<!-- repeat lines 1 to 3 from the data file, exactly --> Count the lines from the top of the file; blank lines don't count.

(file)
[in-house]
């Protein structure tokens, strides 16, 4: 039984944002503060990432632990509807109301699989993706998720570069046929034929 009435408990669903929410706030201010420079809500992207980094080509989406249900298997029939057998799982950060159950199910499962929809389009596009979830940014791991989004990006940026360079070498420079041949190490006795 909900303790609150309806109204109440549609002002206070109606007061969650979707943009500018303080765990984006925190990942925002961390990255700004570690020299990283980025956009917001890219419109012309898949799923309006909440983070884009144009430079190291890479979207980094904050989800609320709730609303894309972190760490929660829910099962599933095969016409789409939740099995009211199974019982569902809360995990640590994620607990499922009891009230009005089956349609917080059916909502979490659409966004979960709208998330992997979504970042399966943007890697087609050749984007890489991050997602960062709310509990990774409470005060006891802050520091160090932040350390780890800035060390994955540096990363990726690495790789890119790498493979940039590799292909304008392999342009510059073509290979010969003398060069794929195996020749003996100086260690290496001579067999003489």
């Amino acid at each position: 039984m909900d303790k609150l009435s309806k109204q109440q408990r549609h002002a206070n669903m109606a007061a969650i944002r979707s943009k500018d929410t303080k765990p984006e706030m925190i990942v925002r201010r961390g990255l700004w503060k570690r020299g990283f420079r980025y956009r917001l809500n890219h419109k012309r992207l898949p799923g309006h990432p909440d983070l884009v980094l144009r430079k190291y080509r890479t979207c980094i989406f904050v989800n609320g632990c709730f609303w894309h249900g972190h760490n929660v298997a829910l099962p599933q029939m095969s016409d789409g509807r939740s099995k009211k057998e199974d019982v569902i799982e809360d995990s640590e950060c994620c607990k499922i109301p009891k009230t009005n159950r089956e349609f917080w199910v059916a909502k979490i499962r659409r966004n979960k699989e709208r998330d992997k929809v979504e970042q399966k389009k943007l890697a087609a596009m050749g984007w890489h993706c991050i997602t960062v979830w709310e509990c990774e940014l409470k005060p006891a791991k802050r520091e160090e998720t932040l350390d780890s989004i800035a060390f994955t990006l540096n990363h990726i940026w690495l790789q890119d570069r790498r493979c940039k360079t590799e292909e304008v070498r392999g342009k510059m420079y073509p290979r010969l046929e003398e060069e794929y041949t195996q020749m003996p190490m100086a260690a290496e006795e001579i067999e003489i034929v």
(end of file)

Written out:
[in-house]
């Protein structure tokens, strides 16, 4: 039984944002503060990432632990509807109301699989993706998720570069046929034929 009435408990669903929410706030201010420079809500992207980094080509989406249900298997029939057998799982950060159950199910499962929809389009596009979830940014791991989004990006940026360079070498420079041949190490006795 909900303790609150309806109204109440549609002002206070109606007061969650979707943009500018303080765990984006925190990942925002961390990255700004570690020299990283980025956009917001890219419109012309898949799923309006909440983070884009144009430079190291890479979207980094904050989800609320709730609303894309972190760490929660829910099962599933095969016409789409939740099995009211199974019982569902809360995990640590994620607990499922009891009230009005089956349609917080059916909502979490659409966004979960709208998330992997979504970042399966943007890697087609050749984007890489991050997602960062709310509990990774409470005060006891802050520091160090932040350390780890800035060390994955540096990363990726690495790789890119790498493979940039590799292909304008392999342009510059073509290979010969003398060069794929195996020749003996100086260690290496001579067999003489």
């Amino acid at each position: 039984m909900d303790k609150l009435s309806k109204q109440q408990r549609h002002a206070n669903m109606a007061a969650i944002r979707s943009k500018d929410t303080k765990p984006e706030m925190i990942v925002r201010r961390g990255l700004w503060k570690r020299g990283f420079r980025y956009r917001l809500n890219h419109k012309r992207l898949p799923g309006h990432p909440d983070l884009v980094l144009r430079k190291y080509r890479t979207c980094i989406f904050v989800n609320g632990c709730f609303w894309h249900g972190h760490n929660v298997a829910l099962p599933q029939m095969s016409d789409g509807r939740s099995k009211k057998e199974d019982v569902i799982e809360d995990s640590e950060c994620c607990k499922i109301p009891k009230t009005n159950r089956e349609f917080w199910v059916a909502k979490i499962r659409r966004n979960k699989e709208r998330d992997k929809v979504e970042q399966k389009k943007l890697a087609a596009m050749g984007w890489h993706c991050i997602t960062v979830w709310e509990c990774e940014l409470k005060p006891a791991k802050r520091e160090e998720t932040l350390d780890s989004i800035a060390f994955t990006l540096n990363h990726i940026w690495l790789q890119d570069r790498r493979c940039k360079t590799e292909e304008v070498r392999g342009k510059m420079y073509p290979r010969l046929e003398e060069e794929y041949t195996q020749m003996p190490m100086a260690a290496e006795e001579i067999e003489i034929v």